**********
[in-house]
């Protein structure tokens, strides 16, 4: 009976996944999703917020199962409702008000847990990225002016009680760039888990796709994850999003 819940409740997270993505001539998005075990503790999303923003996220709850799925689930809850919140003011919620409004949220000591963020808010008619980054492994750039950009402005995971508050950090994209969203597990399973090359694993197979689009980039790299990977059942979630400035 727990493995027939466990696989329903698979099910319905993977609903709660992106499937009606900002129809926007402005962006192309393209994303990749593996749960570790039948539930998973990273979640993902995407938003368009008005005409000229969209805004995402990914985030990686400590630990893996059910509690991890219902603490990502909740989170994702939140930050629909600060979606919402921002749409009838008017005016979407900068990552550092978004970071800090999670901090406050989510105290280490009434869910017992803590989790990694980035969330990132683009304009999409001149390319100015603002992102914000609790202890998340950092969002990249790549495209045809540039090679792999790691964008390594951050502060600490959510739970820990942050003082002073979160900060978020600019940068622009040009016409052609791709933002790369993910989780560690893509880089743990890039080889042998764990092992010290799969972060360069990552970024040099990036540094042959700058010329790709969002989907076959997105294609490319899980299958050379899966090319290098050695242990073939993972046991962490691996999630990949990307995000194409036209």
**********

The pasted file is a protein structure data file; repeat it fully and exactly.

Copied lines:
[in-house]
């Protein structure tokens, strides 16, 4: 009976996944999703917020199962409702008000847990990225002016009680760039888990796709994850999003 819940409740997270993505001539998005075990503790999303923003996220709850799925689930809850919140003011919620409004949220000591963020808010008619980054492994750039950009402005995971508050950090994209969203597990399973090359694993197979689009980039790299990977059942979630400035 727990493995027939466990696989329903698979099910319905993977609903709660992106499937009606900002129809926007402005962006192309393209994303990749593996749960570790039948539930998973990273979640993902995407938003368009008005005409000229969209805004995402990914985030990686400590630990893996059910509690991890219902603490990502909740989170994702939140930050629909600060979606919402921002749409009838008017005016979407900068990552550092978004970071800090999670901090406050989510105290280490009434869910017992803590989790990694980035969330990132683009304009999409001149390319100015603002992102914000609790202890998340950092969002990249790549495209045809540039090679792999790691964008390594951050502060600490959510739970820990942050003082002073979160900060978020600019940068622009040009016409052609791709933002790369993910989780560690893509880089743990890039080889042998764990092992010290799969972060360069990552970024040099990036540094042959700058010329790709969002989907076959997105294609490319899980299958050379899966090319290098050695242990073939993972046991962490691996999630990949990307995000194409036209």